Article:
Moderated by Liz Armstrong, Curator of More Real? and Curator of Contemporary Art for the Minneapolis Institute of Arts, the panel discussion features artistis Franco and Eva Mattes, Zoe Beloff, Mark Dion and Jonn Herschend discussing the "truthiness" of their exhibits.
Many of the artists in Agitated Histories examine the contents of historic archives and re-present the material in new and unexpected ways to re-contextualize the subject matter. In this lecture, Lefrak will examine the works in SITE's exhibition by Sam Durant, Lorraine O'Grady, Zoe Leonard and Cheryl Dunye, which all reference photography archives.
An Artist's Talk by Charlene Teters. The history of Teters' work is the subject of a nationally aired award-winning documentary 'In Whose Honor?' by Jay Rosenstein, which is included in SITE’s exhibition Agitated Histories. Teters is a professor and Studio Arts Department Chair at the Institute of American Indian Arts (IAIA) in Santa Fe and a founding Board Member of the National Coalition on Racism in Sports and the Media.
SITE Santa Fe
Engaging The Not So Distant, But Perhaps Unfamiliar Past
Contemporary Art In Context: Engaging The Not So Distant, But Perhaps Unfamiliar Past
William D. Stanley and Janet Dees
Many of the artists in Agitated Histories engage with events of the recent past that are a part of the lived experience of others and continue to have an effect on the present. Viewers bring different levels of familiarity with the events referenced in these works, which may impact their understanding of the artworks themselves.
Reenacting History: a conversation with Mark Tribe and Geof Oppenheimer
Agitated Histories curator Irene Hofmann will moderate a conversation with exhibiting artists Mark Tribe and Geof Oppenheimer about their use of reenactments as an artistic strategy to explore, challenge, and understand potent events in political history.
Exploring the Origins of Performance Art in Southern California
A talk by Carol Stakenas, Executive Director, Los Angeles Contemporary Exhibitions (LACE).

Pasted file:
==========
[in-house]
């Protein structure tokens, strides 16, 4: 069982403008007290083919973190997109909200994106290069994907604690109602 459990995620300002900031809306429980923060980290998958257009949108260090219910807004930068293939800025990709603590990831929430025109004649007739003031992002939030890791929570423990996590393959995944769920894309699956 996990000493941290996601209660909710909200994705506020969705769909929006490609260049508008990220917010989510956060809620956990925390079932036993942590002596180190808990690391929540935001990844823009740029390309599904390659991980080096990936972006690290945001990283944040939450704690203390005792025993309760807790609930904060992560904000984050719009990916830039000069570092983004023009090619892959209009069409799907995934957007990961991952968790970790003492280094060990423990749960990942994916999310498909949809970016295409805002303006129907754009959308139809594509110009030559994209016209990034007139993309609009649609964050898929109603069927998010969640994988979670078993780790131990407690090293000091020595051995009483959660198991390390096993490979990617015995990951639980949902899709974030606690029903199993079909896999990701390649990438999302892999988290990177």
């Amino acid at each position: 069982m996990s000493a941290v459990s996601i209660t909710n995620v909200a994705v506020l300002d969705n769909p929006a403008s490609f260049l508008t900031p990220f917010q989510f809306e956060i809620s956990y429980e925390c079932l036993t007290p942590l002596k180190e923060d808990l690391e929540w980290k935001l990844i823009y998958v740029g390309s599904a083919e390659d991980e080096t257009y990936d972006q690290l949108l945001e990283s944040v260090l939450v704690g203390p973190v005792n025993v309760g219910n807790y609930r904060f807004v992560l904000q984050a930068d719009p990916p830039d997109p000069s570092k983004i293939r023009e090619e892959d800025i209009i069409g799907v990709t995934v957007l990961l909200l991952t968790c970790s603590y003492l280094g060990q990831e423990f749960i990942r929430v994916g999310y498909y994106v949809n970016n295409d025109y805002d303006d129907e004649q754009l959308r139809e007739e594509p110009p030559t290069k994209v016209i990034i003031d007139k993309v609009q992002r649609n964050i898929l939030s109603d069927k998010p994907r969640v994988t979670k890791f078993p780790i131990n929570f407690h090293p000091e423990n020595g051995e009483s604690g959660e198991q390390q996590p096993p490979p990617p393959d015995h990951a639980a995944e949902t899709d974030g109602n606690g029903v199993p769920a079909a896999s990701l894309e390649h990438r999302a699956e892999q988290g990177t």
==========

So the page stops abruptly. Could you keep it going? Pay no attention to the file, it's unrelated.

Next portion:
Los Angeles Goes Live explores histories and legacies of performance art in Southern California in the 1970s emphasizing the evolution of performance within a broader drive toward artistic experimentation that cuts across many spheres of cultural production.
SITE’s audience gets a sneak preview of Constance Lewallen and Karen Moss’ upcoming exhibition State of Mind: New California Art Circa 1970. Co-organized by Orange County Museum of Art (OCMA) and UC Berkeley Art Museum and Pacific Film Archive (BAM/PFA), it is the most comprehensive exhibition to date to focus on Conceptual art and related new genres in both Northern and Southern California during this pivotal period in contemporary art.
An overview by Getty curator, Glenn Phillips. Glenn Phillips is Principal Project Specialist and Consulting Curator in the Department of Architecture and Contemporary Art at the Getty Research Institute in Los Angeles. He is currently a member of the curatorial team for Pacific Standard Time: Art in L.A.1945–1980.
Pae White discusses her multi-media practice which includes tapestries, books and other print work, sculptures, the stage curtain for the New Opera House in Oslo, and public buildings for the North Embarcadero redevelopment in San Diego.
The Heretics is a feature-length experimental documentary film about the Women's Art Movement of the 1970s, specifically the Heresies Collective, a feminist journal on art and politics. Director Joan Braderman, a founding member of Heresies, has reunited Collective members to share their story. In her film, Braderman takes her camera crew on the road - from New Mexico to Venice - to revisit her collective sisters. Now ages 54 to 84, the women gather in homes, studios and worksites.